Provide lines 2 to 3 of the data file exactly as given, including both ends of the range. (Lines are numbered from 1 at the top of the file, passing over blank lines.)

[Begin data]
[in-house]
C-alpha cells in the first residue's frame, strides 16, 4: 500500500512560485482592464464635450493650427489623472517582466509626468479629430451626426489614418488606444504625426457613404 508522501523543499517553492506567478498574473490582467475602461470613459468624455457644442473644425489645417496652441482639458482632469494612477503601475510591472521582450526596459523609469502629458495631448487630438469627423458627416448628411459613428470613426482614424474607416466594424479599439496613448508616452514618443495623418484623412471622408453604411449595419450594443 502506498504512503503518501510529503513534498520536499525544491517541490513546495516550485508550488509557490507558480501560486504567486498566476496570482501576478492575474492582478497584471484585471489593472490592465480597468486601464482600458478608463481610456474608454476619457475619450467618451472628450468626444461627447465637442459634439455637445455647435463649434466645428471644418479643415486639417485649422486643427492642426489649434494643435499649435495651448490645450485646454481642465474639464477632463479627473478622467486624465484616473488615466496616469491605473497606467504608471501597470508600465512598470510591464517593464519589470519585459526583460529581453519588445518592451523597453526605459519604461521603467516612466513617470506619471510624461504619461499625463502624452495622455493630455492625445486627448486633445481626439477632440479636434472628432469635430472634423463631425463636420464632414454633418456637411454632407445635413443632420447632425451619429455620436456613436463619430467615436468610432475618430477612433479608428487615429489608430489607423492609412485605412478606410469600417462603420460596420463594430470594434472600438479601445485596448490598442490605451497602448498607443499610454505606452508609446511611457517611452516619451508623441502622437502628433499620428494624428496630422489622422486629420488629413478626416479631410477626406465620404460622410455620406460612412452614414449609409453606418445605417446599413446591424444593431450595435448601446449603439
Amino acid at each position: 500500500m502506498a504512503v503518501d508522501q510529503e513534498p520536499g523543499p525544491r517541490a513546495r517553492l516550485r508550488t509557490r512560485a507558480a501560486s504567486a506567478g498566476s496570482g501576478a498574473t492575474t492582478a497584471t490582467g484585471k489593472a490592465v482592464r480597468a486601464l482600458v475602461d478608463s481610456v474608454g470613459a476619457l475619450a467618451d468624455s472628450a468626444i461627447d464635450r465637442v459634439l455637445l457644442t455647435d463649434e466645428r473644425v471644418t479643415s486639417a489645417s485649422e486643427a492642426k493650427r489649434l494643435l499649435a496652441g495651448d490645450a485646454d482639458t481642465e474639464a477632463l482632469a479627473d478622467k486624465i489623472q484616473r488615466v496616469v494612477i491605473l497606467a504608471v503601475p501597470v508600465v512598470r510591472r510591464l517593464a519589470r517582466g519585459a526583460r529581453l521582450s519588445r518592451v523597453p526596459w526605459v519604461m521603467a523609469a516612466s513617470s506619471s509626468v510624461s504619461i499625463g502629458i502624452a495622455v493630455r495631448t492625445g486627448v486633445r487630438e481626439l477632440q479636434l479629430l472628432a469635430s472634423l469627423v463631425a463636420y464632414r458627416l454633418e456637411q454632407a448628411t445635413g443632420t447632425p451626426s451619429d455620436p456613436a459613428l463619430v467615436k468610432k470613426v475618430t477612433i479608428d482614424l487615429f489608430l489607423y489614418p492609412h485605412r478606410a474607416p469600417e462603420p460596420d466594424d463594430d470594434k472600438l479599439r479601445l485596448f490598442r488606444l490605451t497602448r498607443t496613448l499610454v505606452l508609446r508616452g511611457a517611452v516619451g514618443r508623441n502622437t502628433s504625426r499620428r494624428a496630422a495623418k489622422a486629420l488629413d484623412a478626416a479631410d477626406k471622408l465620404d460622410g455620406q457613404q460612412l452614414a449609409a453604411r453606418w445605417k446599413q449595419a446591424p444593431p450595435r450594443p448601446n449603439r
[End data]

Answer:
C-alpha cells in the first residue's frame, strides 16, 4: 500500500512560485482592464464635450493650427489623472517582466509626468479629430451626426489614418488606444504625426457613404 508522501523543499517553492506567478498574473490582467475602461470613459468624455457644442473644425489645417496652441482639458482632469494612477503601475510591472521582450526596459523609469502629458495631448487630438469627423458627416448628411459613428470613426482614424474607416466594424479599439496613448508616452514618443495623418484623412471622408453604411449595419450594443 502506498504512503503518501510529503513534498520536499525544491517541490513546495516550485508550488509557490507558480501560486504567486498566476496570482501576478492575474492582478497584471484585471489593472490592465480597468486601464482600458478608463481610456474608454476619457475619450467618451472628450468626444461627447465637442459634439455637445455647435463649434466645428471644418479643415486639417485649422486643427492642426489649434494643435499649435495651448490645450485646454481642465474639464477632463479627473478622467486624465484616473488615466496616469491605473497606467504608471501597470508600465512598470510591464517593464519589470519585459526583460529581453519588445518592451523597453526605459519604461521603467516612466513617470506619471510624461504619461499625463502624452495622455493630455492625445486627448486633445481626439477632440479636434472628432469635430472634423463631425463636420464632414454633418456637411454632407445635413443632420447632425451619429455620436456613436463619430467615436468610432475618430477612433479608428487615429489608430489607423492609412485605412478606410469600417462603420460596420463594430470594434472600438479601445485596448490598442490605451497602448498607443499610454505606452508609446511611457517611452516619451508623441502622437502628433499620428494624428496630422489622422486629420488629413478626416479631410477626406465620404460622410455620406460612412452614414449609409453606418445605417446599413446591424444593431450595435448601446449603439
Amino acid at each position: 500500500m502506498a504512503v503518501d508522501q510529503e513534498p520536499g523543499p525544491r517541490a513546495r517553492l516550485r508550488t509557490r512560485a507558480a501560486s504567486a506567478g498566476s496570482g501576478a498574473t492575474t492582478a497584471t490582467g484585471k489593472a490592465v482592464r480597468a486601464l482600458v475602461d478608463s481610456v474608454g470613459a476619457l475619450a467618451d468624455s472628450a468626444i461627447d464635450r465637442v459634439l455637445l457644442t455647435d463649434e466645428r473644425v471644418t479643415s486639417a489645417s485649422e486643427a492642426k493650427r489649434l494643435l499649435a496652441g495651448d490645450a485646454d482639458t481642465e474639464a477632463l482632469a479627473d478622467k486624465i489623472q484616473r488615466v496616469v494612477i491605473l497606467a504608471v503601475p501597470v508600465v512598470r510591472r510591464l517593464a519589470r517582466g519585459a526583460r529581453l521582450s519588445r518592451v523597453p526596459w526605459v519604461m521603467a523609469a516612466s513617470s506619471s509626468v510624461s504619461i499625463g502629458i502624452a495622455v493630455r495631448t492625445g486627448v486633445r487630438e481626439l477632440q479636434l479629430l472628432a469635430s472634423l469627423v463631425a463636420y464632414r458627416l454633418e456637411q454632407a448628411t445635413g443632420t447632425p451626426s451619429d455620436p456613436a459613428l463619430v467615436k468610432k470613426v475618430t477612433i479608428d482614424l487615429f489608430l489607423y489614418p492609412h485605412r478606410a474607416p469600417e462603420p460596420d466594424d463594430d470594434k472600438l479599439r479601445l485596448f490598442r488606444l490605451t497602448r498607443t496613448l499610454v505606452l508609446r508616452g511611457a517611452v516619451g514618443r508623441n502622437t502628433s504625426r499620428r494624428a496630422a495623418k489622422a486629420l488629413d484623412a478626416a479631410d477626406k471622408l465620404d460622410g455620406q457613404q460612412l452614414a449609409a453604411r453606418w445605417k446599413q449595419a446591424p444593431p450595435r450594443p448601446n449603439r